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Kick butts; and e-cigs, too

In honor of March 18 being National Kick Butts day, I’d like to encourage people, and especially teens, to kick your butts and e-cigarettes, too. I’ve done the research and it isn’t pretty.

But first a bit about the 20th anniversary of “Kick Butts Day.” There is a website that I’d encourage folks to go to: It states, “Tobacco kills 1,300 Americans every single day. So how do tobacco companies stay in business if all their customers are dying? According to tobacco industry documents, which you can click on and view at another site, they aggressively market their products and seek ‘replacement smokers,’ specifically teens.”

Not many people like being considered a “replacement” or even a “number.” This website encourages teens to send out a “Not a Replacement” selfie statement of you holding a poster of who you really are on your social media accounts. The example featured a girl holding her poster that said, “I am not a replacement. I am an artist.”

For those already hooked on smoking, how does it feel knowing that you are just a number that they know they will need to replace because they are slowly killing you? And yes, you have the right to smoke. Just remember that it has been proven to do the following: It impacts every cell of your body negatively. They’ve measured the immune system, internal organs, skin, and the blood. “CO2 in cigarette smoke binds to hemoglobin in red blood cells, preventing them from carrying all of the oxygen they normally would.”

I remember watching a video of a capillary before and after inhaling a cigarette. To see a capillary, look in a mirror at the white of an eye. The little red vessels are capillaries. When the person smoked, the capillary visually got smaller. Now, what a capillary does is take the blood from the heart, through the arteries and into the cells, where other capillaries take old blood back.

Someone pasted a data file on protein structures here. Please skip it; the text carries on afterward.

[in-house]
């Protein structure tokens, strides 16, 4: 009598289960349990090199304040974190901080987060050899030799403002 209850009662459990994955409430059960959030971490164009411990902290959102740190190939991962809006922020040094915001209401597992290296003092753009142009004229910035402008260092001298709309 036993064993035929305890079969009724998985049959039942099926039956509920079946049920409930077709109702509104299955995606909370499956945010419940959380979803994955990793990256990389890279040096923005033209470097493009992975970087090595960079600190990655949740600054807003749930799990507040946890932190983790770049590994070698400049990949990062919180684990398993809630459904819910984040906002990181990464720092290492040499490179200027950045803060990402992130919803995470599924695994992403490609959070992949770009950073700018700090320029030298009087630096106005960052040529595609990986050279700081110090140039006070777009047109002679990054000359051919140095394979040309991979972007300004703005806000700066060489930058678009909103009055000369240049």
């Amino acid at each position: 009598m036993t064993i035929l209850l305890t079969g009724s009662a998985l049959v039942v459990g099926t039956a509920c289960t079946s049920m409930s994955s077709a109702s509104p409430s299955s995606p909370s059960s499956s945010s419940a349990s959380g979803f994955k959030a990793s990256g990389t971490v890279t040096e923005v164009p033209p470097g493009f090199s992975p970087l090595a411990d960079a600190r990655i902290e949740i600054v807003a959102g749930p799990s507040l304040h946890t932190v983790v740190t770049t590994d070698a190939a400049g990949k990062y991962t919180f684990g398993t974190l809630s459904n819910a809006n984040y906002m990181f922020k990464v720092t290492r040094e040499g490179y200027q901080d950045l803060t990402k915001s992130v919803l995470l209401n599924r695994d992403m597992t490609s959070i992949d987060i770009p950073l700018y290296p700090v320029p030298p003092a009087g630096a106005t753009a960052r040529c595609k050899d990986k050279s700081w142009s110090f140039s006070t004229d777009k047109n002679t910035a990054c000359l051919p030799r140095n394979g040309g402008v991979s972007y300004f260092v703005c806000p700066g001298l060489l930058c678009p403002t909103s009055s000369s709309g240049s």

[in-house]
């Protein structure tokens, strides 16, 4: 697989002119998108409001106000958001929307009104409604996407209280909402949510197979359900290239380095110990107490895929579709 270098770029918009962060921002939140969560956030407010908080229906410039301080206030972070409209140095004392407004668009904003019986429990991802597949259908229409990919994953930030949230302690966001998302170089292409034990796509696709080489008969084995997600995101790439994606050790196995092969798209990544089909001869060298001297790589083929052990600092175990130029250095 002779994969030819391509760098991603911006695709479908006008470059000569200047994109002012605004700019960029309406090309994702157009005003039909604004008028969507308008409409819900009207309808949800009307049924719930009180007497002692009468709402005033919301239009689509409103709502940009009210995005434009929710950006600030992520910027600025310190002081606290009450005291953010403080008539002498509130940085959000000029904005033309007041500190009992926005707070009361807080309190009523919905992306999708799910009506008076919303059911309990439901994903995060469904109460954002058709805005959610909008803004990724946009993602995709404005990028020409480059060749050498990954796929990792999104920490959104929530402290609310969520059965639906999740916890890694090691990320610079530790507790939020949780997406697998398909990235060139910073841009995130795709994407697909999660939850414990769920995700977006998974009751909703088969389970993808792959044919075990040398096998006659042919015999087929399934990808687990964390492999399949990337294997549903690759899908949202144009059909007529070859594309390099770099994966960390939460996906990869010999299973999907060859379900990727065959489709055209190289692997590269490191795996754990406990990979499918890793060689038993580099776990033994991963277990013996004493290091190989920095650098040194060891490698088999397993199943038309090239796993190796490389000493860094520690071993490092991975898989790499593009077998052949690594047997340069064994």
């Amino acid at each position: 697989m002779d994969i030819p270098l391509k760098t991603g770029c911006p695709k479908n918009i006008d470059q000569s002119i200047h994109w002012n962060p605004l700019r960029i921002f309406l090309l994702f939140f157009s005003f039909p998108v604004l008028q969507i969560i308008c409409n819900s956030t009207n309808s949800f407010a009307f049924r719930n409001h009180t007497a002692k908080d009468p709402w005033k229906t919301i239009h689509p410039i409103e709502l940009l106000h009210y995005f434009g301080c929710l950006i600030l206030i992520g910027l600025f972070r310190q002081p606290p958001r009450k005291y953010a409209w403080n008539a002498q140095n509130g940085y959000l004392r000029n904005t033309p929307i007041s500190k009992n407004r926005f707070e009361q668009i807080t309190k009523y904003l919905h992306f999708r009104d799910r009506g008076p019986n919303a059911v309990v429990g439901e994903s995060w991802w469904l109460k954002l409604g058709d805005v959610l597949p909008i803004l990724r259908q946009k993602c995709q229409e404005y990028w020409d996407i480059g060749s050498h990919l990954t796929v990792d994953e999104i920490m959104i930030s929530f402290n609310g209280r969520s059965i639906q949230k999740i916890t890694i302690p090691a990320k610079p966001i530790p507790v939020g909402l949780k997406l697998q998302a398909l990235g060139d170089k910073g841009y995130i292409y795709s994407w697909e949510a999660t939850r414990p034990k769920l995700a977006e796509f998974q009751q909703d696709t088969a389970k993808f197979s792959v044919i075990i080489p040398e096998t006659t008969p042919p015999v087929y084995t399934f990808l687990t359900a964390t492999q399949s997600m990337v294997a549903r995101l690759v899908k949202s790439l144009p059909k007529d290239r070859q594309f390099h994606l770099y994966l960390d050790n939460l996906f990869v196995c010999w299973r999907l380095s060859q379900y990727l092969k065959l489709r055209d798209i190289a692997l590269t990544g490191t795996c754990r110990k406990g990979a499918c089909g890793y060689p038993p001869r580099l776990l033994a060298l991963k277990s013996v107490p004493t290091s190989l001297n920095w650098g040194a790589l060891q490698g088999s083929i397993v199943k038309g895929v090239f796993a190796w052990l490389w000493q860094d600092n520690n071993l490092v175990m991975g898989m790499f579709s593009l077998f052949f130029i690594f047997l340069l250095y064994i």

So because one is smoking, the blood is already not as good as it could be. Then, the heart has to pump harder to get the blood to all the places it has to go … miles of places! And that is one of the reasons that smokers have high blood pressure and are more at risk of stroke or heart attack.

I observed substance abuse counselor Rebekah Reid demonstrate how the temperature of a subject’s hands went down after she started smoking. This was another demonstration of how the capillaries were not functioning as well, and this was a young teen! Reid specializes in teens and can be reached at 4-1054 Kuhio Highway, Kapaa, 96746, (808) 823-7007.

So if the blood isn’t strong and it isn’t getting to all the places it needs to get to easily, it’s only logical that when stress or something causes a health crisis in the body, it will be less able to handle it. And some of the stress is from the terrible chemicals that are in tobacco cigarettes themselves, such as formaldehyde, benzene, pesticides, vinyl chloride, arsenic, ammonia, hydrogen cyanide and hundreds more. There are even two radioactive substances found in cigarette smoke.

Do you love your family, friends and the environment? Well, there’s a good reason to quit smoking, even if you don’t love yourself enough to quit. They’ve measured over 250 toxic chemicals that are still in secondhand, or sidestream smoke, including 50 cancer-causing chemicals. Secondhand smoke is a cigarette smoker’s exhaled smoke. According to the Centers for Disease Control and Prevention, secondhand smoke from traditional cigarettes has killed 2.5 million adults who were non-smokers, in the past 50 years. The smoking area of a home should be outside and even that is toxic to the environment.